However, most of the study participants were in the peri- and postmenopausale life stage. In this stage, womens' service needs change, with focus on acute menopausal symptom relief and long-term prevention of chronic non-communicable diseases. At this age, menopause has usually occurred, and this may be associated with various oestrogen deficiency-related acute symptoms (e.g. hot flushes, insomnia, depression, urogenital atrophy) and chronic health conditions (e.g. osteoporosis, cardiovascular disease). For example, due to estrogen deficiency the risk of recurrent urinary tract infections is increased in all menopausal women. In women with SCI, this risk is already increased by self-catheterising. To avoid further risks, it is preferable to initiate a local estrogen therapy [6].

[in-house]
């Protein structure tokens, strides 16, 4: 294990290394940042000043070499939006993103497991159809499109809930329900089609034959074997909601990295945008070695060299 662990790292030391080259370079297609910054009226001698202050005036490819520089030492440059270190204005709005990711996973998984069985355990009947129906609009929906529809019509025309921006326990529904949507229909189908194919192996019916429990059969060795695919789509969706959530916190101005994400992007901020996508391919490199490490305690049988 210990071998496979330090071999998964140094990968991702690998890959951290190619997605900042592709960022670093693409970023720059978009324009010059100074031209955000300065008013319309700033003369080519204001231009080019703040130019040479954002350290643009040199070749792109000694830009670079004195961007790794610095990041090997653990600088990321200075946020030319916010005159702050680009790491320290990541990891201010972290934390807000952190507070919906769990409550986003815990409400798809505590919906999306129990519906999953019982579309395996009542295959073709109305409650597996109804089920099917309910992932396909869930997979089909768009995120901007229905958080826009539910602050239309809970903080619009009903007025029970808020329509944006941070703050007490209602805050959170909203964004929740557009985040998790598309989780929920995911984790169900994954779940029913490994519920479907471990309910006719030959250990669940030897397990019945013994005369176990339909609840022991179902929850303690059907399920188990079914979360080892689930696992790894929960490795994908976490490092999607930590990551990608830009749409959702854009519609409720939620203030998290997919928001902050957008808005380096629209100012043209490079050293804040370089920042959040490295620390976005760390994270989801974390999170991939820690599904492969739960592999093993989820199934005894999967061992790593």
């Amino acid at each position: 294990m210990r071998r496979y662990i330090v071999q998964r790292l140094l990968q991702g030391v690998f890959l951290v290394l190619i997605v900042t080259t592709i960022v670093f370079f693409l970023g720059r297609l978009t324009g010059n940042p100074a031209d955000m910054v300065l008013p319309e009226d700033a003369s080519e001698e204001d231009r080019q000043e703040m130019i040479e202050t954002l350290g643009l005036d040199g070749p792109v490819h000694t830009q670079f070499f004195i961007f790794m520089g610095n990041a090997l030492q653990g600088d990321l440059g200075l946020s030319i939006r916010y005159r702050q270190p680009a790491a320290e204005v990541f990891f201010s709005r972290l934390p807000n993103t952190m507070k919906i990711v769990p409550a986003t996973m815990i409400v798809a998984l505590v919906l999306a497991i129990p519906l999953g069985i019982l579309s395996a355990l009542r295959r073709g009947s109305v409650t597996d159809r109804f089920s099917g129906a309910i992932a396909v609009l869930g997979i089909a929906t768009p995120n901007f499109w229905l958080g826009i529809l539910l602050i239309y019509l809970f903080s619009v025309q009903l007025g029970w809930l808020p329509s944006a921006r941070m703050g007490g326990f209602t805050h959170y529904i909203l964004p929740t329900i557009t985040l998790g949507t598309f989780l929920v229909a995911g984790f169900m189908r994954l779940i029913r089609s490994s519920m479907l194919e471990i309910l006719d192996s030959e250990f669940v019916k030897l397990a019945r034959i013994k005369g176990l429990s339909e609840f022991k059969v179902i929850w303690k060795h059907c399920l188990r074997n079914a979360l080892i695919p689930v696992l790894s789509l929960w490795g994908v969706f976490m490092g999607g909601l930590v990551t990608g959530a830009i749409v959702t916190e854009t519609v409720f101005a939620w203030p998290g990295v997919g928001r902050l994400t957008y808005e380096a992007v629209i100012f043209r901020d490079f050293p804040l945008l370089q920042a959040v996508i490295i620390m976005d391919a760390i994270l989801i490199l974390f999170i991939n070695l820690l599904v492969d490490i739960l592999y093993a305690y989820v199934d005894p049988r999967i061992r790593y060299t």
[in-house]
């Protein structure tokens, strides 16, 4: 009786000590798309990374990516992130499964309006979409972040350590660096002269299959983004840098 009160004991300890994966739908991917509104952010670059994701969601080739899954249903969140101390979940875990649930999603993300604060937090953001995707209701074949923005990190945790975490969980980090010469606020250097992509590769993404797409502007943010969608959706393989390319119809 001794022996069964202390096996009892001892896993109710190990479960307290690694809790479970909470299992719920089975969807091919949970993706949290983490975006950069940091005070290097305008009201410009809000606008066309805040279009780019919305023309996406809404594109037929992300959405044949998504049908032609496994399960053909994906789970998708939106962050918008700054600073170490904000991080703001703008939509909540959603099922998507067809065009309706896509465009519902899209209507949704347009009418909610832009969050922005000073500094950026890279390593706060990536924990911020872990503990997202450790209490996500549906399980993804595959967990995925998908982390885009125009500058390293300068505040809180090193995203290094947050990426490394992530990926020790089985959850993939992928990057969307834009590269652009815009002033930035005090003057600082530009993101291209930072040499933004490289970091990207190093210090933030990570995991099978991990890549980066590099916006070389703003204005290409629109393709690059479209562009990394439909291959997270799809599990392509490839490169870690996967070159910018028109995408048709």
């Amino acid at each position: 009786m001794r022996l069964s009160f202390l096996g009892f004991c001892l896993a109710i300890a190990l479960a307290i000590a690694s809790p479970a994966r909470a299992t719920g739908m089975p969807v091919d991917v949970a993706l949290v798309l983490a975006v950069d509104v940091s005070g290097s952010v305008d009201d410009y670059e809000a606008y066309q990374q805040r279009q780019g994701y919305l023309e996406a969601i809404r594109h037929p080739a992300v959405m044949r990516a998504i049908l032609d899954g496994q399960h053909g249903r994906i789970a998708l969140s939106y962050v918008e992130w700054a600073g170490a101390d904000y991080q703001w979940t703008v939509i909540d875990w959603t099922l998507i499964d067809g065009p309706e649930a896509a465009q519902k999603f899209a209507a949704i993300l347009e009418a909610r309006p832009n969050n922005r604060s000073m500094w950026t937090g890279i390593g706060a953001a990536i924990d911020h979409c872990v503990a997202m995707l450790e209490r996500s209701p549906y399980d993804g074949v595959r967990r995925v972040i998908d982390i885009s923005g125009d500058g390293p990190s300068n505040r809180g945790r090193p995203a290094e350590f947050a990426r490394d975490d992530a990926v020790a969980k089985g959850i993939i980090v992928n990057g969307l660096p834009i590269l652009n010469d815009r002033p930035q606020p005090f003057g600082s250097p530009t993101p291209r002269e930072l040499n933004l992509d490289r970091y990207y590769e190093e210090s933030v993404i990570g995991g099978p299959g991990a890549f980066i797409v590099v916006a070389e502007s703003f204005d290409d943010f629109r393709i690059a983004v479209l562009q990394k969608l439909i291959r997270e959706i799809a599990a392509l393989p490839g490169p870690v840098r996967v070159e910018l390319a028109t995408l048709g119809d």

In Switzerland, some first steps have been taken to improve ObGyn health care services for women with SCI. For example, an interdisciplinary international guideline on maternity care has recently been published [21]. However, more needs to be done to address the multifaceted barriers affecting WPD [20]. In this regard, specific modules should be added to the standard gynaecological residency curriculum along with continuous professional development courses for practicing gynecologists. The goal is to establish the necessary knowledge base for counselling women with disability-specific complications [22]. Development of on-line training tools such as videos explaining aspects of the gynaecological examination and care, could aid providers in aligning their practice with best evidence and help institute a culture of patient centeredness, respect for autonomy and holistic care [23].